Masters of Science Degree Program in Translational Research
MSTR Entrepreneurial Science
The MSTR Concentration in Entrepreneurial Science is designed for students who aim to navigate both business and academic environments. This concentration offers trainees the opportunity to translate biomedical research into innovative solutions and to develop approaches to commercialization. Graduates of the program are expected to have a more robust entrepreneurial mindset coupled with tangible skills to bring biomedical research to market. The program is designed to support a trainee as they acquire skills in key aspects of: 1) Needs assessment, 2) Idea development, 3) Scientific methodology, and 4) Approaches to commercialization.
Entrepreneurial Science Concentration Director: Nalaka Gooneratne, MD, MSc
Summer Year 1
Fall Year 1
Spring Year 1
MTR 602: Proposal Development
MTR 601: Review Writing (or EntSci elective for postdocs)
MTR 600: Introductory Biostatistics
MTR 603: Disease Measurement
MTR 640: Entrepreneurial Science Seminar (Part I)
MTR 604: Scientific and Ethical Conduct
MTR 640: Entrepreneurial Science Seminar (Part II)
HCMG 867: Healthcare Entrepreneurship
Summer Year 2
Fall Year 2
Spring Year 2
MTR 605: Data Manuscript Writing
MTR 999: Lab
MTR 999: Lab
MTR 607: Thesis Credit
Required Entrepreneurial Science Courses:
MTR 640 Entrepreneurial Science Seminar: This course reviews a broad range of topics related to establishing a successful career as an academic entrepreneur. The goal is to help students successfully navigate both business and academic environments as they conduct research on their concept, and consider commercialization opportunities.
HCMG 867 Healthcare Entrepreneurship: The goal of the course is to give students the hands-on experience of establishing and operating an early-stage healthcare or life sciences business by, among other things, working as part of a mentored group to craft and defend a business plan based on an actual technology or service in the space (defined as therapeutics, diagnostics, medical devices, or digital health services).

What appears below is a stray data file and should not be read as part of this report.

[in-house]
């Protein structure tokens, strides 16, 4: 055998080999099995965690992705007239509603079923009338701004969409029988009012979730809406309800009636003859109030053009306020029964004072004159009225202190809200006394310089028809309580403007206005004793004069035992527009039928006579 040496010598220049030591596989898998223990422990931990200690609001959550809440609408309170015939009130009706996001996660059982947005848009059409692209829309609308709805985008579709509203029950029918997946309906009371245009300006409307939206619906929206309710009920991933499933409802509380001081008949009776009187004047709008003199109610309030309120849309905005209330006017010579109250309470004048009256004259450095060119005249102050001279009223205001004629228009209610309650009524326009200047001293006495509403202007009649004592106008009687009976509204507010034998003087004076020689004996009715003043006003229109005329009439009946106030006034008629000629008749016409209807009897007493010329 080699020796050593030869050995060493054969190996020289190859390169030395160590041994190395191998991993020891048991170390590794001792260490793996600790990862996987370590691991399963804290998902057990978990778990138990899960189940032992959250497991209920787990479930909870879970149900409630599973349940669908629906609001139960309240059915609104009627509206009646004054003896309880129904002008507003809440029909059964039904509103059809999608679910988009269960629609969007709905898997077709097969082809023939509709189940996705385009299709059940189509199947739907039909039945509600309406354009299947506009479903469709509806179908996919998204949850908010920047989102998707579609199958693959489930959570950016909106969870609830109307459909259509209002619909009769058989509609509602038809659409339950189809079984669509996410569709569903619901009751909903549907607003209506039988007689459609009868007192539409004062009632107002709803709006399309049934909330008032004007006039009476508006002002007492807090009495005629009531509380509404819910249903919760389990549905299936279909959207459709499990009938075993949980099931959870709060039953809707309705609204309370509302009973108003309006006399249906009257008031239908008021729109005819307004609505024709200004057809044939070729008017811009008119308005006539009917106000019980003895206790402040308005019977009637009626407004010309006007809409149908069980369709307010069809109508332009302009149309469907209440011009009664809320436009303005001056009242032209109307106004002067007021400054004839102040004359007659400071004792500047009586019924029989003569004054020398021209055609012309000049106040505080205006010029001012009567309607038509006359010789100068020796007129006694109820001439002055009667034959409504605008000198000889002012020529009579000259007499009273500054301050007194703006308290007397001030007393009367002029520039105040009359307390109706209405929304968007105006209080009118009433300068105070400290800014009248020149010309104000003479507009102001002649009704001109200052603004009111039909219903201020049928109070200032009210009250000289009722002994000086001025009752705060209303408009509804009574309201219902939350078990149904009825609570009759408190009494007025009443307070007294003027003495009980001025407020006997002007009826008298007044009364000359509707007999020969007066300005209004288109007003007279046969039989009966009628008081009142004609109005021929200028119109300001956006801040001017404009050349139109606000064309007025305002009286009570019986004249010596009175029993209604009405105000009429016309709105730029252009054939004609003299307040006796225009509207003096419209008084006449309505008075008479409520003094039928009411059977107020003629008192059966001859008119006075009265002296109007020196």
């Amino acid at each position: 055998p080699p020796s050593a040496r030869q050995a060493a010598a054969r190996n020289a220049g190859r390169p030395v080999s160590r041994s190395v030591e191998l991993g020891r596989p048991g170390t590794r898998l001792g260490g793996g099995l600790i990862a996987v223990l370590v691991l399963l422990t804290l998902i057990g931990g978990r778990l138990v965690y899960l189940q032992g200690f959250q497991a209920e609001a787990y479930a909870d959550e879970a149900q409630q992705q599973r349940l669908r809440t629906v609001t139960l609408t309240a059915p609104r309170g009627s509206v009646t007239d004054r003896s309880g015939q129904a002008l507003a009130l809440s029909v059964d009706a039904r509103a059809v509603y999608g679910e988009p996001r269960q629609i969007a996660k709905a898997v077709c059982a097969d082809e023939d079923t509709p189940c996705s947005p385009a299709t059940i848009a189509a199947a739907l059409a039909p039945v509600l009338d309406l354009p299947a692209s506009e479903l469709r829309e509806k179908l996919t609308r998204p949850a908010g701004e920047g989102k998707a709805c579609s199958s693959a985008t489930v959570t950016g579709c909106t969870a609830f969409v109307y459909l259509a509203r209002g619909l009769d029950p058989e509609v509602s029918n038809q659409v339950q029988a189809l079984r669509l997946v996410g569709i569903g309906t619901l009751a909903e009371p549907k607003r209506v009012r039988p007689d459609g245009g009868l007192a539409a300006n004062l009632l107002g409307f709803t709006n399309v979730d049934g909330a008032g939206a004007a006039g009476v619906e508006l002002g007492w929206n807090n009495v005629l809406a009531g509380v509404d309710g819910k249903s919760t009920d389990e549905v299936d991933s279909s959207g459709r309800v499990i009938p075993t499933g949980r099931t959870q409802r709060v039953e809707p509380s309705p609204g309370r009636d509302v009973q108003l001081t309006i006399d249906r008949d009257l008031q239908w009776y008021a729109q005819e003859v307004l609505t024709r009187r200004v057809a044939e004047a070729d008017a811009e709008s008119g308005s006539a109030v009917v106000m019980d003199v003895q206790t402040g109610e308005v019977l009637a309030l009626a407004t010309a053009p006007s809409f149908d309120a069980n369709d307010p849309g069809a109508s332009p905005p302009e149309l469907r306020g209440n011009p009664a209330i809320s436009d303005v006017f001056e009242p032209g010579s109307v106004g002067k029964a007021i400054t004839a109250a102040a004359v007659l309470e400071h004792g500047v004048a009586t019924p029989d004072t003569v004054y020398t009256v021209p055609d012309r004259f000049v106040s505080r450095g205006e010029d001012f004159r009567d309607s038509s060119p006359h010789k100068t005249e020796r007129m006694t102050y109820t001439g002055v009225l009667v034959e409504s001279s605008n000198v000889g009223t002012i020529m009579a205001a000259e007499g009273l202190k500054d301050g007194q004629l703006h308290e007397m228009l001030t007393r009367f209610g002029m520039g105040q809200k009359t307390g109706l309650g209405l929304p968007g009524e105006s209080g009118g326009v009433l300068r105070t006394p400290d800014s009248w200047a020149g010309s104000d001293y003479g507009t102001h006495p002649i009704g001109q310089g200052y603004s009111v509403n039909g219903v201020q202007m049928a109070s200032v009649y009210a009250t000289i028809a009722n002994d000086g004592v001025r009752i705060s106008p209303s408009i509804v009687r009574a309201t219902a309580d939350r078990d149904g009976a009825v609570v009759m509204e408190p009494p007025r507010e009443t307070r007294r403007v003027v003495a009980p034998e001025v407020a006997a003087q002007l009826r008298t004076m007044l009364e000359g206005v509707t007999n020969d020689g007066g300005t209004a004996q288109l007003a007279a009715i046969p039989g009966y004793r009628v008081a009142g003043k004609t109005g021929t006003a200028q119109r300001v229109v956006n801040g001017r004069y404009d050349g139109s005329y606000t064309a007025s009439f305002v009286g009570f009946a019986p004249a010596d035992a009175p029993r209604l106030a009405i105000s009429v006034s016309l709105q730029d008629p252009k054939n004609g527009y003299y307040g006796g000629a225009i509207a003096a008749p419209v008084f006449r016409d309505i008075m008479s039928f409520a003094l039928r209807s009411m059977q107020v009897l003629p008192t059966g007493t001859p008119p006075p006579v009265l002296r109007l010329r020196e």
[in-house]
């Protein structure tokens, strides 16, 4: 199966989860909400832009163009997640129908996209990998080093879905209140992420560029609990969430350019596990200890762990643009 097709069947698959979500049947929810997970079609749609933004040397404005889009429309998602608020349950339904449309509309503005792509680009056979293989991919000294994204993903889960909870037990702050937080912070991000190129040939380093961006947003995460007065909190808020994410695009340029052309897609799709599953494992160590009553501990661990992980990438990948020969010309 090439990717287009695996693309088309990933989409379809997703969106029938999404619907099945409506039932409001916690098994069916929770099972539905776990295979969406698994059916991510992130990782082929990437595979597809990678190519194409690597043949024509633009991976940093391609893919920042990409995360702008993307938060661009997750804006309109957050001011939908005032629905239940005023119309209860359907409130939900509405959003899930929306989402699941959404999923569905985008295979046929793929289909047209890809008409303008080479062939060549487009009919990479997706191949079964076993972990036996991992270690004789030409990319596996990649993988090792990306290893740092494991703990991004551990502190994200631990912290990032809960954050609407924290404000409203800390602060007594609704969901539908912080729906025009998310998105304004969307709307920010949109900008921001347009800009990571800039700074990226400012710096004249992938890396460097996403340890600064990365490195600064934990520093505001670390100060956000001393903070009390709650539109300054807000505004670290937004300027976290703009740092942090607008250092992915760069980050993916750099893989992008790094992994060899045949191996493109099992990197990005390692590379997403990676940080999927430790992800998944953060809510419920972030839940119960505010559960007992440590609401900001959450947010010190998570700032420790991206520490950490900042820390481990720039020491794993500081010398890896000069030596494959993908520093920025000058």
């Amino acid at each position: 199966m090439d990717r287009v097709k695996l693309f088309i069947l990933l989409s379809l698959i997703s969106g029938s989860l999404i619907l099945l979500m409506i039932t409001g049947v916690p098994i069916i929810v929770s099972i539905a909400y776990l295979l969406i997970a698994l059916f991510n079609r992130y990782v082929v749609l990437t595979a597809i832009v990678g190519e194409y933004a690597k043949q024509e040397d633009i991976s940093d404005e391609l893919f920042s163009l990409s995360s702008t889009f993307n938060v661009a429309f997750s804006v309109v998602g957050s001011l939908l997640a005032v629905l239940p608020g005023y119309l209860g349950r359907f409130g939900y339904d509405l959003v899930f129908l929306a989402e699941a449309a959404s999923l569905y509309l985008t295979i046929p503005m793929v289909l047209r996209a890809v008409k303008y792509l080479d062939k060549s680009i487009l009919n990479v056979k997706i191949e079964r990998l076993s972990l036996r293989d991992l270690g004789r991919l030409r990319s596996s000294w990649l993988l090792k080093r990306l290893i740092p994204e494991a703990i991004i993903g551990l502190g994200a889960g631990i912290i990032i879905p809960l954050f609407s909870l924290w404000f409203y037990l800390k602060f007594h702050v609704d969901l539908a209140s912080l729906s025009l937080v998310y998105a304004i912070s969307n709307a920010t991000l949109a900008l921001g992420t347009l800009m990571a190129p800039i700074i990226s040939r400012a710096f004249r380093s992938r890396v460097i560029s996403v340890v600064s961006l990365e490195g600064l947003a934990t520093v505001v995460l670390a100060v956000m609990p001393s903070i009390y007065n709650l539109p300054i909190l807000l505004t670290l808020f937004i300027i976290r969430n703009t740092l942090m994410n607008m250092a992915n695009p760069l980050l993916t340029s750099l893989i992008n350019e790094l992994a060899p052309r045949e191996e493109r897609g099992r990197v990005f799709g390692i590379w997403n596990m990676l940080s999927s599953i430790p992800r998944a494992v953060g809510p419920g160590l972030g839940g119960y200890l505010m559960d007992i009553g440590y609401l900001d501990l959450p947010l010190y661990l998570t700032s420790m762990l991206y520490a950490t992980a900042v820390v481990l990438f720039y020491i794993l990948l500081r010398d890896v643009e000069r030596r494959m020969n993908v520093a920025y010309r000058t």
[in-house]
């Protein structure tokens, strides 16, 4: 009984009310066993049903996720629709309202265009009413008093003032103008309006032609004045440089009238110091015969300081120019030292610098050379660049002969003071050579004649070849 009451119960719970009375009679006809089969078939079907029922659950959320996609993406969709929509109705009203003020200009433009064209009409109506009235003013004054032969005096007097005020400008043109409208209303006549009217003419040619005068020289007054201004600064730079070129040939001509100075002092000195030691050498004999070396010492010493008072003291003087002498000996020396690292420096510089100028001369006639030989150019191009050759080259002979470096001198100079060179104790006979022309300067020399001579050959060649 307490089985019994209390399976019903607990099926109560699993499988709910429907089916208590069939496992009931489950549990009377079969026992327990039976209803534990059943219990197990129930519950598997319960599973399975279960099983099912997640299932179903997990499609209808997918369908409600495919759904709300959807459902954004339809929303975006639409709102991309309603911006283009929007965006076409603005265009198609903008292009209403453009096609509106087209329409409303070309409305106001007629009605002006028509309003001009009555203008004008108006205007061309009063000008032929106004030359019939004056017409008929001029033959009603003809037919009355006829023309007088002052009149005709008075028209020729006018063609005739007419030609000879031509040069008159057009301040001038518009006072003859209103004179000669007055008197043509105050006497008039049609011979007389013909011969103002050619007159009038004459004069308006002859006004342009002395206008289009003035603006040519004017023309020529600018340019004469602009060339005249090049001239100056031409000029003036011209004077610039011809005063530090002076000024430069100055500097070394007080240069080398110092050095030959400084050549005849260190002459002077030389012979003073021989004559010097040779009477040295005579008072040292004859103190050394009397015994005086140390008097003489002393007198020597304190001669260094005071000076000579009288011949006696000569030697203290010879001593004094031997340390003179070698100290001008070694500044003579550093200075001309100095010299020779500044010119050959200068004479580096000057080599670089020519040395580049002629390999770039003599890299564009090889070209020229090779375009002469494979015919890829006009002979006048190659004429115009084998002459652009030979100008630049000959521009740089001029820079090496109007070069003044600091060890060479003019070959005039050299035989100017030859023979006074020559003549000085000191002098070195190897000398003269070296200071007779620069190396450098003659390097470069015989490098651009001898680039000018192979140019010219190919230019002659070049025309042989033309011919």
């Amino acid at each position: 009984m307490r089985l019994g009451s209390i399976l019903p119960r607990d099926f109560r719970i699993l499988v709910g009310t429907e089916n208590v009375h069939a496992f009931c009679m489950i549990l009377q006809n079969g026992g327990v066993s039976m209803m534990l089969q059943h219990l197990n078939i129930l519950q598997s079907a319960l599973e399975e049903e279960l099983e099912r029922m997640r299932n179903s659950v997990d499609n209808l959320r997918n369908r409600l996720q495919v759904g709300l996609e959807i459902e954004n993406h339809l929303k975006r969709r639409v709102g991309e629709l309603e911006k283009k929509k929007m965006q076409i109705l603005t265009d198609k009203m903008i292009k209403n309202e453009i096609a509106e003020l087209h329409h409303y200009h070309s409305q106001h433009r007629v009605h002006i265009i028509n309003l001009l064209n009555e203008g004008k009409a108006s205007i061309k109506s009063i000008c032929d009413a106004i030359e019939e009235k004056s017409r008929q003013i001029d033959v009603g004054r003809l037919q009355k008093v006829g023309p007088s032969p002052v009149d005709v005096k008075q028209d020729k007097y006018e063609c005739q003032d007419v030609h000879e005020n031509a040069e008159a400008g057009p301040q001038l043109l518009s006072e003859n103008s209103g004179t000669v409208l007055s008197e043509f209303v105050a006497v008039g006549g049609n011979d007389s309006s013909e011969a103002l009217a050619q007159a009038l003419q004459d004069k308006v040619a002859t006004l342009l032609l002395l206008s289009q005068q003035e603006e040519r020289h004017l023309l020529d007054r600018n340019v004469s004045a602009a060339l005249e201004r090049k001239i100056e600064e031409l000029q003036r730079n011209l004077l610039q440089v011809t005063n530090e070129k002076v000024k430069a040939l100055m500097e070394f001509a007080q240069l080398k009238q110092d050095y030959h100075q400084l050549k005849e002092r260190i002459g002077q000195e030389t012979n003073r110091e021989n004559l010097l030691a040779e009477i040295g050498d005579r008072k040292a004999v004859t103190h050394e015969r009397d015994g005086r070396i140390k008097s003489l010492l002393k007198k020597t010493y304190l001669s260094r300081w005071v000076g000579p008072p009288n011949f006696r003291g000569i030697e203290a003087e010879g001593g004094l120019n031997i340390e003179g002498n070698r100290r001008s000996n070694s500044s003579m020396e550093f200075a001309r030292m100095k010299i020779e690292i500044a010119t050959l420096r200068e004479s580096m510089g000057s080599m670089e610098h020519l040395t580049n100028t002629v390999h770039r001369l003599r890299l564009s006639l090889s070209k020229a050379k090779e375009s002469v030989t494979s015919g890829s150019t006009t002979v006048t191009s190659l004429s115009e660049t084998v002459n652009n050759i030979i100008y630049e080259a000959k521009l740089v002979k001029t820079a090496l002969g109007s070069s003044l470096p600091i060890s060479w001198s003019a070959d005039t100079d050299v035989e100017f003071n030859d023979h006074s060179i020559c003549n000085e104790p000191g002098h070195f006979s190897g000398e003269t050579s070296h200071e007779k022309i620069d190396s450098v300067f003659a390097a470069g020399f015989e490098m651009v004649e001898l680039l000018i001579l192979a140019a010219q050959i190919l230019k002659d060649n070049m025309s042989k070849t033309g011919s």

MSTR-EntSci student mentoring will mirror that for traditional MSTR students with a key inclusion of a business mentor. At the time of matriculation into the MSTR, a mentorship team is formed for each student. The composition of the team is determined by the research project and is typically composed of the primary research mentor, a secondary mentor, a biostatistics mentor, a MSTR program mentor, and a business mentor. This team serves as an ongoing monitoring group for the student's progress. Its members are faculty with expertise relevant to both the basic and clinical aspects of the candidate’s research and each is expected to contribute their expertise to fostering the candidate’s research progress. The business mentor will provide their expertise to develop the mentee’s ability to effectively communicate his/her scientific ideas in a business context and navigate the field. An additional area of focus for the mentoring team is to cultivate the student’s skills to be an effective member of a research team and impart approaches to leading a research team.